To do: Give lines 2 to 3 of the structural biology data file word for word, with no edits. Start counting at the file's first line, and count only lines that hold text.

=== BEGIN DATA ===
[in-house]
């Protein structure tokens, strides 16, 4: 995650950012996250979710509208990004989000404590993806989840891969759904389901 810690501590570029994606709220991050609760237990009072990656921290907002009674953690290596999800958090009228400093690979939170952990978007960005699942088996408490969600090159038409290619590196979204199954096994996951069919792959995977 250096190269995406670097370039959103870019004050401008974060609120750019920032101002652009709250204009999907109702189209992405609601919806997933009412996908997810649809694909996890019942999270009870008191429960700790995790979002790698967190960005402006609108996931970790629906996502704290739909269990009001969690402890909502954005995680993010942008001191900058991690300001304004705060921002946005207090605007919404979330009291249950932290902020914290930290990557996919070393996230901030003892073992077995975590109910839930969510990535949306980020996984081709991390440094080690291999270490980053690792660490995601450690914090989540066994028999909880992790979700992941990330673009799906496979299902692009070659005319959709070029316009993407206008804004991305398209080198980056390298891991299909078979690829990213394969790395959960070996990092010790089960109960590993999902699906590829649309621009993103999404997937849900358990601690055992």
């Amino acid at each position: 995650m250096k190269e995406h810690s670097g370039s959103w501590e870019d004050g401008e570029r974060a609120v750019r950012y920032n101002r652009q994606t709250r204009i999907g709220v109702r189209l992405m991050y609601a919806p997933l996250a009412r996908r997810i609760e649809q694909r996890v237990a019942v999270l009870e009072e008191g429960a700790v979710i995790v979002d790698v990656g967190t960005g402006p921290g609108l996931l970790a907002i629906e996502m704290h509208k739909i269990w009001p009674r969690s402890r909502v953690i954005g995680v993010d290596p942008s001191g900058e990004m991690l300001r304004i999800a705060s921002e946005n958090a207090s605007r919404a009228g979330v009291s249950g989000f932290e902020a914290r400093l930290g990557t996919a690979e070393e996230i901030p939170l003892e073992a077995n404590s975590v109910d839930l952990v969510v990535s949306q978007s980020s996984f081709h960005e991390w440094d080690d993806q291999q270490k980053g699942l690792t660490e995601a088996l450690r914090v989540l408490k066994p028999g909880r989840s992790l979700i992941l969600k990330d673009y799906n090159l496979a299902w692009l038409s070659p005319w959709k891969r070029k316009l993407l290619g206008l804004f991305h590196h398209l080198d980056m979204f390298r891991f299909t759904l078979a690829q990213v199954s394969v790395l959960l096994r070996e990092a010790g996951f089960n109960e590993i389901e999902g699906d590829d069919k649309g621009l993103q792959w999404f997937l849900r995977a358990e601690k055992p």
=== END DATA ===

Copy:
């Protein structure tokens, strides 16, 4: 995650950012996250979710509208990004989000404590993806989840891969759904389901 810690501590570029994606709220991050609760237990009072990656921290907002009674953690290596999800958090009228400093690979939170952990978007960005699942088996408490969600090159038409290619590196979204199954096994996951069919792959995977 250096190269995406670097370039959103870019004050401008974060609120750019920032101002652009709250204009999907109702189209992405609601919806997933009412996908997810649809694909996890019942999270009870008191429960700790995790979002790698967190960005402006609108996931970790629906996502704290739909269990009001969690402890909502954005995680993010942008001191900058991690300001304004705060921002946005207090605007919404979330009291249950932290902020914290930290990557996919070393996230901030003892073992077995975590109910839930969510990535949306980020996984081709991390440094080690291999270490980053690792660490995601450690914090989540066994028999909880992790979700992941990330673009799906496979299902692009070659005319959709070029316009993407206008804004991305398209080198980056390298891991299909078979690829990213394969790395959960070996990092010790089960109960590993999902699906590829649309621009993103999404997937849900358990601690055992």
């Amino acid at each position: 995650m250096k190269e995406h810690s670097g370039s959103w501590e870019d004050g401008e570029r974060a609120v750019r950012y920032n101002r652009q994606t709250r204009i999907g709220v109702r189209l992405m991050y609601a919806p997933l996250a009412r996908r997810i609760e649809q694909r996890v237990a019942v999270l009870e009072e008191g429960a700790v979710i995790v979002d790698v990656g967190t960005g402006p921290g609108l996931l970790a907002i629906e996502m704290h509208k739909i269990w009001p009674r969690s402890r909502v953690i954005g995680v993010d290596p942008s001191g900058e990004m991690l300001r304004i999800a705060s921002e946005n958090a207090s605007r919404a009228g979330v009291s249950g989000f932290e902020a914290r400093l930290g990557t996919a690979e070393e996230i901030p939170l003892e073992a077995n404590s975590v109910d839930l952990v969510v990535s949306q978007s980020s996984f081709h960005e991390w440094d080690d993806q291999q270490k980053g699942l690792t660490e995601a088996l450690r914090v989540l408490k066994p028999g909880r989840s992790l979700i992941l969600k990330d673009y799906n090159l496979a299902w692009l038409s070659p005319w959709k891969r070029k316009l993407l290619g206008l804004f991305h590196h398209l080198d980056m979204f390298r891991f299909t759904l078979a690829q990213v199954s394969v790395l959960l096994r070996e990092a010790g996951f089960n109960e590993i389901e999902g699906d590829d069919k649309g621009l993103q792959w999404f997937l849900r995977a358990e601690k055992p």